Monthly Archives: October 2017

Composting 101 – What I Learned

Did you know…

  • Food waste contributes to 8% global emissions (methane).
  • In urban areas, such as Chicago, approximately 30% (sometimes higher) of total waste sent to landfills consists of organic matter that is compostable!

I don’t know about you, but I find this sort of data less than acceptable.  Composting is an organic like process that represents cyclical dynamics by natural design.  Different than recycling that requires man-power input, the process relies on basic principles of organic chemistry.  However, we have culturally escaped so far away from the notion that we need to attend or teach “how to” classes on the subject.

So what the heck can you do about it?

  1. Find your local players.  In my area, we have some fantastic organizations, such as Zero Waste Chicago, working hard to educate, advocate, and implement solutions within systems, such as restaurant waste or municipal waste services.  Some compost services will be commercial focused only while others will also work with residential.  Some of these will be integrated within your municipality.  In some cases, even animal protein, bones, and/or cooking oils will be accepted, but not all are set up to intake these substrates.  Even better, some of them operate by bicycle further reducing eco-footprint.
  2. Learn the different ways to compost.  Worm composting, for example, presents a nice solution for certain urban dwellers that don’t have yards.  Other options for urban settings are pick-up and drop-off services that provide a tightly sealed bucket that is rotated out for an empty bucket either on a schedule or as requested.  These can be nice for anyone because there is less planning on the balance between brown matter (think paper bags, sticks/twigs, leaves, stems, etc) and other food scraps.  Those with a yard can also take a go at creating their own compost through a variety of outdoor designs.  Finished compost is great for gardens, but can also be spread like a mulch.
  3. Start doing it!  Figure out what works best for you, come up with a plan, and implement.  Even if a portion of your food waste goes to compost, you are making a difference.  Also, pay attention to whom you shop from or purchase prepared food.  Restaurants that are doing their part are often decreasing their adverse impacts in other ways as well.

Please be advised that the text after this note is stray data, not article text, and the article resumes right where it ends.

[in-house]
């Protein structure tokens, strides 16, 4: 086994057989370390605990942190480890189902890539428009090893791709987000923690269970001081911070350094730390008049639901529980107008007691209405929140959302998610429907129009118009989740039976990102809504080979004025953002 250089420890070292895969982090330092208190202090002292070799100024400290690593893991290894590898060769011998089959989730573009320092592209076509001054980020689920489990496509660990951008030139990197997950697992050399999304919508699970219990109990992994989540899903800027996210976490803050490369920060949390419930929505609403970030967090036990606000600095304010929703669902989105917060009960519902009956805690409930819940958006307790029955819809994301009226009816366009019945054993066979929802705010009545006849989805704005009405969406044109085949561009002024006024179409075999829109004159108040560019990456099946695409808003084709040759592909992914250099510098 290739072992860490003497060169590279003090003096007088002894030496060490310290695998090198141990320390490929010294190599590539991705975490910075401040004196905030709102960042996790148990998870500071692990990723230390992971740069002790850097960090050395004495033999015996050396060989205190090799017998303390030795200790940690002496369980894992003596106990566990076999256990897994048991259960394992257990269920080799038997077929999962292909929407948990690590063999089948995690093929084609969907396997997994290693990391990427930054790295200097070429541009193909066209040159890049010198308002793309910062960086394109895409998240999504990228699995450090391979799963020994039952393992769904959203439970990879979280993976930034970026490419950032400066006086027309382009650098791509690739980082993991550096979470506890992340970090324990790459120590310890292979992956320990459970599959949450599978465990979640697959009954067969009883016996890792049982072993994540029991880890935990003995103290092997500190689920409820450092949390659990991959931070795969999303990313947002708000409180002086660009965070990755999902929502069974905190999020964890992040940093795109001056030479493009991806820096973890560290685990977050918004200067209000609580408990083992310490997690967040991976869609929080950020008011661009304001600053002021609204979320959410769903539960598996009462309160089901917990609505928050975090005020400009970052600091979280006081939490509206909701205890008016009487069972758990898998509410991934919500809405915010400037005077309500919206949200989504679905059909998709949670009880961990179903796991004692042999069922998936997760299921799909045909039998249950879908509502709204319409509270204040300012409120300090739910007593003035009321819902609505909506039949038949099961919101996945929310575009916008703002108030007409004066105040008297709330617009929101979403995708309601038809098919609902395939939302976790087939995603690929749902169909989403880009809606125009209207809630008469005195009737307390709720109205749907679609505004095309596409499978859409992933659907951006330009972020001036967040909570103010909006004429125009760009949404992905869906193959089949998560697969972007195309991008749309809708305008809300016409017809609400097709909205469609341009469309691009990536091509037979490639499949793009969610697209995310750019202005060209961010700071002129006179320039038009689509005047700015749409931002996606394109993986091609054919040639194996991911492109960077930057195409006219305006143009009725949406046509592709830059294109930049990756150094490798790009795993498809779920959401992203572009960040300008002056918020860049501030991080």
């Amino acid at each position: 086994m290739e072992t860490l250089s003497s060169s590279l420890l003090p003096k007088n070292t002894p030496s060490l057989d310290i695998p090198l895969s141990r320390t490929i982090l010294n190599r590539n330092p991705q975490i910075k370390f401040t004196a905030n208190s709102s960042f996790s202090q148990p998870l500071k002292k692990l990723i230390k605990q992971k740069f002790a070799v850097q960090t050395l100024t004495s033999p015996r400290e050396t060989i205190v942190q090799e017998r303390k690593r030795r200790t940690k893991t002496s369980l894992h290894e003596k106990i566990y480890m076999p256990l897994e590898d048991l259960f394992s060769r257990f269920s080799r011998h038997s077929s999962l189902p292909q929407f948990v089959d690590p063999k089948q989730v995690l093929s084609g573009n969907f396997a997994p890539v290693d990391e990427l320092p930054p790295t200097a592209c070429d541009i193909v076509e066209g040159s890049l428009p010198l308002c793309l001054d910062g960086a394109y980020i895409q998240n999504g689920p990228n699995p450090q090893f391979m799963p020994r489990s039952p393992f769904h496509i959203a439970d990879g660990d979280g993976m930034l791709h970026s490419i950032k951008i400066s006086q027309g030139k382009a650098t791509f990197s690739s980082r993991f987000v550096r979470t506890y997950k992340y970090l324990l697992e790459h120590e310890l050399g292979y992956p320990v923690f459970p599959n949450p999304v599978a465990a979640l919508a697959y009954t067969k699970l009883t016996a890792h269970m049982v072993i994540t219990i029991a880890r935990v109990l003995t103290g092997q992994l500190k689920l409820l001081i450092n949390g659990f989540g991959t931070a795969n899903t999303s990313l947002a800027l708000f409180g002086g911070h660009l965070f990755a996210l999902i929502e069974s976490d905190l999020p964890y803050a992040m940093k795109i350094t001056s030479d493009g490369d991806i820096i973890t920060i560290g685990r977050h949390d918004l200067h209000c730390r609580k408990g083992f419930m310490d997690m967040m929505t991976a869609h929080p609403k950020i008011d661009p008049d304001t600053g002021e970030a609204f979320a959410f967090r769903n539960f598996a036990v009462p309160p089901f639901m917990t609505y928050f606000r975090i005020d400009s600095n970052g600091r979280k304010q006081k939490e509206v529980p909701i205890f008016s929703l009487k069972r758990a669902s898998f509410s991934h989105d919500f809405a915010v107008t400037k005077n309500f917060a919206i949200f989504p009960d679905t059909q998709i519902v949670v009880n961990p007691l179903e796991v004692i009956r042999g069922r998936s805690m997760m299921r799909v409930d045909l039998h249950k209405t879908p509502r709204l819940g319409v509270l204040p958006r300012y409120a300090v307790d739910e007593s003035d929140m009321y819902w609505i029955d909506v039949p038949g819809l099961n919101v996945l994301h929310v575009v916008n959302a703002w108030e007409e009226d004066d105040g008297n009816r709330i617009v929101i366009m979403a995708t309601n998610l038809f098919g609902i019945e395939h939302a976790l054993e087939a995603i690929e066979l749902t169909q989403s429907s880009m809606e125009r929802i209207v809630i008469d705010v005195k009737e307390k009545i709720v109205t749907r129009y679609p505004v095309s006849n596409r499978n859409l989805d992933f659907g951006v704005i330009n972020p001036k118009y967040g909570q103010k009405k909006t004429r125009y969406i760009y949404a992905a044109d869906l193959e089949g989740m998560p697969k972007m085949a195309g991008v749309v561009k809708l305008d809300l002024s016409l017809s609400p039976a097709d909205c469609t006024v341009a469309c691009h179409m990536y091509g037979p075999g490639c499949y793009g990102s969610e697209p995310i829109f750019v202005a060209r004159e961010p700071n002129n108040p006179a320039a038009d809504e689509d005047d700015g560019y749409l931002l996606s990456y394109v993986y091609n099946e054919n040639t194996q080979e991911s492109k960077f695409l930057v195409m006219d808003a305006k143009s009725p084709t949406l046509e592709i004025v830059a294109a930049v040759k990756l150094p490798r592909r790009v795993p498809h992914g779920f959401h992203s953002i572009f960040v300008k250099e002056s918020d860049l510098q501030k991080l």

In addition, commercial services often provide data that illustrate impact and allows for monitoring individual contribution (or foot print).

Some municipalities offer incentives, so be sure to check into this.  Also, farmer’s markets may be drop off sites (which could be cheaper and easier for your life planning).

Finally, please don’t forget about “precycle“…  fewer waste purchased = less to be attended to by you, municipal systems, OR natural environments.  In terms of food waste, the application would be only purchasing what you will actually use.  Additionally, some food scraps can be saved to make broth before they are composted extending their life and purpose even further.

Admittedly, I had started composting via a small bucket and had surrendered after my outdoor plant season ended.  However, now, thanks to a presentation from Zero Waste Chicago, I have additional resources to implement a new and better fit game plan.  Be sure to check out their site for additional resources AND, best of all, meet ups around eco-conscious living.  #ConscientiousHealthfulLiving

Thank you to Freehand Chicago for hosting this relevant community education.

Additional resources mentioned;

In need of a little humor, insert “food waste” into a Google Images search and find the many 50’s(ish) pictorials attempting to persuade avoiding it.  One of them is included below;

FightFoodWaste1

In need of formalized support to make healthful lifestyle changes?  Contact me through my business site.

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Kombucha 101 – What I Learned

Last month I attended a presentation at one of Chicago’s newest hot spots; The Kombucha Room.  Nestled in the Logan Square neighborhood, the venue strives to support regional brewers and community wellness education.

For those absolutely new to the term, we are talking about fermented tea infused with flavors and, as the presenter (Kombuchade) advised, “good for the performance athlete and your grandmother”.  The making of which is as much art as it is science, but definitely realistic to do at home.  (Although supporting your local, organic focused businesses is definitely a great way to “‘buch on” as well).

The first priority is to start with a good scoby (Symbiotic Culture Of Bacteria and Yeast).  Like any good culture, this should come from reputable sources and those that are able to provide you data on the strains.  There is actually a Kombucha Brewers International association which can help for resources and/or direction.  Best yet, scoby can eventually be shared with other fellow ‘buch makers.